Professor MariaLaura Di Domenico
Research Professor (Chair) of Entrepreneurship, Work and Organization
Qualifications: PhD, MRes, PGCert HE, FHEA, MCIPD, BA(Hons)
Phone: Work: 01483 68 6304
BiographyMariaLaura Di Domenico is Professor of Entrepreneurship, Work and Organization at Surrey Business School, University of Surrey. She has held various positions at the University of Surrey including Deputy Head of Surrey Business School (Research), Director of Research and Head of Subject Group/Department. Previously she held academic positions at the Judge Business School, University of Cambridge, the Open University Business School, and the University of Westminster. She holds a PhD from the University of Strathclyde, is a Fellow of the Higher Education Academy (HEA), and a Full Member of the Chartered Institute of Personnel and Development (MCIPD). Currently she is External Examiner at the University of Strathclyde Glasgow.
MariaLaura is a leading international researcher known for her cutting edge research.
Her research is focussed on social/ sustainable enterprise; entrepreneurship and new working practices; work and wellbeing/ the work-life interface; and the sociology of work and organizations.
Her research interests and expertise centre on the following key areas:
- Entrepreneurship; SMEs, home-based/ family businesses and mobile working; new working practices, wellbeing and the work-life interface;
- Sustainable enterprise; social entrepreneurship and social enterprises;
- Socio-theoretical approaches to entrepreneurship, work and organizations.
MariaLaura's research is published in the leading management and social science journals including Human Relations; Organization Studies; Organization; Entrepreneurship, Theory and Practice; British Journal of Management; International Small Business Journal; Journal of Management Inquiry; Regional Studies; Tourism Management; New Technology, Work and Employment; Gender, Work and Organization; as well as in books and monographs. For example, her latest book, for which she is Lead Editor, is 'Organisational Collaboration: Themes and Issues', published by Routledge.
Her work has been funded by a range of bodies, including the British Academy, RCUK, ESRC, EEUK, the Carnegie Trust for the Universities of Scotland, as well as Third Sector organizations. She is currently leading and researching a number of exciting and impactful funded research projects.
- 'Exploring reidentification risk Is anonymisation a promise we can keep?'.
International Journal of Market Research, 58 (1), pp. 19-34.
The anonymisation of personal data has multiple purposes within research: as a marker of ethical practice, a means of reducing regulation and as a safeguard for protecting respondent privacy. However, the growing capabilities of technology to gather and analyse data have raised concerns over the potential reidentification of anonymised data-sets. This has sparked a wide ranging debate amongst both academic researchers and policy makers as to whether anonymisation can continue to be relied upon. This debate has the potential to create important implications for market research. This paper analyses the key arguments both for and against anonymisation as an effective tool given the changing technological environment. We consider the future position of anonymisation and question whether anonymisation can remain its key role given the potential impact on both respondent trust and the nature of self-regulation within market research.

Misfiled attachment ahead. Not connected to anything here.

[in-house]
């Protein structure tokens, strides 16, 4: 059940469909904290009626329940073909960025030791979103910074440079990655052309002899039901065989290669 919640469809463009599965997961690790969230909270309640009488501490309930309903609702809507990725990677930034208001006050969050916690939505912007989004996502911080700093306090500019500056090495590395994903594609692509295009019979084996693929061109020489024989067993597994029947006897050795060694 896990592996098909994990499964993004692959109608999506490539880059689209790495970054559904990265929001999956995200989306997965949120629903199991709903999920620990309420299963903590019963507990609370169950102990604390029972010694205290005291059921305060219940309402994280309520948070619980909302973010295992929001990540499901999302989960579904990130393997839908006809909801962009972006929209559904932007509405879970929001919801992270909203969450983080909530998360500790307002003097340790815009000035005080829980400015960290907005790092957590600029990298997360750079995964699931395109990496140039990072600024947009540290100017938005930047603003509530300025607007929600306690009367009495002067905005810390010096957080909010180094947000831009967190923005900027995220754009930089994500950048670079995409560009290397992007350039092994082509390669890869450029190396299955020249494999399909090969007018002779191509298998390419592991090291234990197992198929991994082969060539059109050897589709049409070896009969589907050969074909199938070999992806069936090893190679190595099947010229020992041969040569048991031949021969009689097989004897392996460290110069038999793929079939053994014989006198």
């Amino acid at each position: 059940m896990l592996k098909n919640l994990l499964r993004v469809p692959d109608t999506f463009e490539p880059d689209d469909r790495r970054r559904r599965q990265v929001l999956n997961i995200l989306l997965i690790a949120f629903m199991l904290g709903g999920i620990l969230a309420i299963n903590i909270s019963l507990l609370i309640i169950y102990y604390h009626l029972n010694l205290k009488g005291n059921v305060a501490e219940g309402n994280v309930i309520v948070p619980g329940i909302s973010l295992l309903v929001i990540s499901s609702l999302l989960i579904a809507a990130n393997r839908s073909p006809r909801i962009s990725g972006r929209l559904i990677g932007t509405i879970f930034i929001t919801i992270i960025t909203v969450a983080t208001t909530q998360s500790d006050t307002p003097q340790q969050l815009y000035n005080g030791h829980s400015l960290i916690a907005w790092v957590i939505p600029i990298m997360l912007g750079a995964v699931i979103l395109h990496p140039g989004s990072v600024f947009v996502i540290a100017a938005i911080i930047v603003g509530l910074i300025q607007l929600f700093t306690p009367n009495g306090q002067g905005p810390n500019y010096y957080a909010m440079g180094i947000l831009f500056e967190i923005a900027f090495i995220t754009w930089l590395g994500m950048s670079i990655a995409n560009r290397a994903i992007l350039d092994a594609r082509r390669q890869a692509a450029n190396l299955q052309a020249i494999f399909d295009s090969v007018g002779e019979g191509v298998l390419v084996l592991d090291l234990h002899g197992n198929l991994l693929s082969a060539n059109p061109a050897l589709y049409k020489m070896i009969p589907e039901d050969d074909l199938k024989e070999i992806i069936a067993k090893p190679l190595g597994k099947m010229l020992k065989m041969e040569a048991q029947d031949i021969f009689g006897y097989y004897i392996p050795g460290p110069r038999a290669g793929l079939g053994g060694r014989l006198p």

- 'Effectuation and home-based online business entrepreneurs'.
International Small Business Journal, 33 (8), pp. 799-823.Repository URL: http://epubs.surrey.ac.uk/805674/
This article explores effectual processes within home-based online businesses. Our empirical evidence provides a number of refinements to the concept of effectuation in this specific domain. First, the ubiquity of non-proprietary online trading platforms encourages the adoption of effectual approaches and removes the importance of forming proprietary strategic alliances and pre-commitments. Second, the notion of affordable loss – a central tenet of effectuation – should be extended beyond the notion of economic to social affordable loss, including loss of status and reputation, and finally, home-based online businesses allow effectuation to be associated with low levels of entrepreneurial self-efficacy and experience.
- 'Big Data: A Normal Accident Waiting to Happen?'.
Journal of Business Ethics,
Widespread commercial use of the internet has significantly increased the volume and scope of data being collected by organisations. ‘Big data’ has emerged as a term to encapsulate both the technical and commercial aspects of this growing data collection activity. To date, much of the discussion of big data has centred upon its transformational potential for innovation and efficiency, yet there has been less reflection on its wider implications beyond commercial value creation. This paper builds upon normal accident theory (NAT) to analyse the broader ethical implications of big data. It argues that the strategies behind big data require organisational systems that leave them vulnerable to normal accidents, that is to say some form of accident or disaster that is both unanticipated and inevitable. Whilst NAT has previously focused on the consequences of physical accidents, this paper suggests a new form of system accident that we label data accidents. These have distinct, less tangible and more complex characteristics and raise significant questions over the role of individual privacy in a ‘data society’. The paper concludes by considering the ways in which the risks of such data accidents might be managed or mitigated.